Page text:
Patient Advocate: Paul Ennis

Paul Ennis

Patient Advocate

In January 2012, Paul Ennis and his wife became caregivers to Paul’s parents, Mary and Thomas. Mary, who had severe osteoporosis, was showing increasing signs of Alzheimer’s disease. Caring for her was becoming too much for Thomas who had his own health problems, including rheumatoid arthritis and prostate cancer. Eventually, it became necessary for Mary to receive around-the-clock care. With his own health declining, Thomas made the difficult decision to move Mary into a care facility. Then, he made another decision that led to what Paul describes as a series of very impactful events.

Thomas, who was 91, decided it was time to die. He was in pain, he was suffering, his body was failing, and his doctors could do no more for him. He told Paul he was ready to go. So Paul, someone who is inclined to gather information, set out to see what options were available for his dad. “He had the right to say he’s done,” says Paul who learned that his dad could legally make a choice to stop eating and drinking and that there was a protocol in place for the family to follow. With the doctor informed and at-home hospice care in place, Thomas made his decision. He stopped eating on a Thursday in January 2015 and four days later he died peacefully in his home of more than 40 years. Eleven months to the day later, Mary also died at home, and Paul is still moved as he describes his mother in her final rest, in the glowing light of the living room of the home she loved.

But, Paul’s caregiving didn’t end when his parents died. Paul saw to all the details of their death care and burials, including building their caskets and taking them in the back of his pick-up truck to their cemetery plots.“It was a real old school way of doing things,” says Paul who learned about the option of home death care when shopping for caskets with his dad in 2014. “What I discovered about home death care was remarkable.” The experience, he says, was an intimate and healing way to honor his parents and to receive a form of closure.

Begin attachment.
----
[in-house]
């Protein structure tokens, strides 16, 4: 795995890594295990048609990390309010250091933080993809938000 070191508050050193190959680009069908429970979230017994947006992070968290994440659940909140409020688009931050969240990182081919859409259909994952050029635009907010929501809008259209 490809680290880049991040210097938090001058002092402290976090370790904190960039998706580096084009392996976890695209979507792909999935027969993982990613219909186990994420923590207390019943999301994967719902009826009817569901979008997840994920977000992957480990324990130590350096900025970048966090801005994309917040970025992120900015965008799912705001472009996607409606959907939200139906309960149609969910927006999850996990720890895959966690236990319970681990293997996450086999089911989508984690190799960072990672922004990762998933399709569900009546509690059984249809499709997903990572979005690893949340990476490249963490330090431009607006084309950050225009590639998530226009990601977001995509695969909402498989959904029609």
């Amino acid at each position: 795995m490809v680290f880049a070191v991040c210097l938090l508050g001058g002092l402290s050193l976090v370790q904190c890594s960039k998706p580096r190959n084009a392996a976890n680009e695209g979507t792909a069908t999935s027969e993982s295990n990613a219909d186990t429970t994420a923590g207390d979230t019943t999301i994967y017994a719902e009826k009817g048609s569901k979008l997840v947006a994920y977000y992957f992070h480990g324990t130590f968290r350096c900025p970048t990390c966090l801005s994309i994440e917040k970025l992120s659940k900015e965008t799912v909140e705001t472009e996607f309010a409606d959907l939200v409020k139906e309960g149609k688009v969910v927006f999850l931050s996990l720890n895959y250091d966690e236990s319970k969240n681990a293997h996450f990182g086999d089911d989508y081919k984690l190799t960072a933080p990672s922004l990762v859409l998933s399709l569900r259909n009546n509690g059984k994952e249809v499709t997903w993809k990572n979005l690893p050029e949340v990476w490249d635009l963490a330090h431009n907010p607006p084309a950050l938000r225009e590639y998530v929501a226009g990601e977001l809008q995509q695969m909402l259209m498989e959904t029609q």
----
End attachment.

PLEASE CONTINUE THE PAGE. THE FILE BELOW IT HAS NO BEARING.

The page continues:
Paul documented his story when an online global think tank asked for stories regarding how people could rethink end-of-life experiences for loved ones. Paul’s was one of ten stories selected out of 400 entries. He was inspired to create a business model for a non-profit organization to aid with death and dying, but rather than focus on a singular aspect of patient care, Paul wanted to help patients in as many ways as possible.

He remembered a conversation with one of his dad’s doctors. The doctor told him that he should consider patient advocacy as a career. As a former business consultant with a background in communications and marketing, it felt natural for Paul to become a patient advocate consultant. He is now spending time building his new consulting business. “Mine is a communications-based practice,” says Paul, who approaches each client by asking them what they want. “I don’t come in telling them what I want to do; I come in asking what they want,” he says. While caring for his parents, he learned the value of having a patient advocate and recognizes how difficult it can be for some patients to self-advocate.“Navigating healthcare is pretty complicated,” says Paul whose natural compassion makes him well-suited for the work. Paul emphasizes the importance of patient health, safety and dignity and says the most important thing to him is that people are able to make choices, explore their options, get educated, and stay empowered. He also continues to share his story and information regarding the Voluntary Stoppage of Eating and Drinking (VSED) and at-home death care in hope that someone may get comfort from his experience. “That’s why I told the story,” he says.

You can read Paul’s story here and visit his website at http://www.pwepan.com.

 

Jennifer Lessinger has been a professional writer and editor in some form or another for twenty years. She learned about the importance of patient empowerment fifteen years ago when she became sick with what would later be diagnosed as an “unspecified” chronic illness.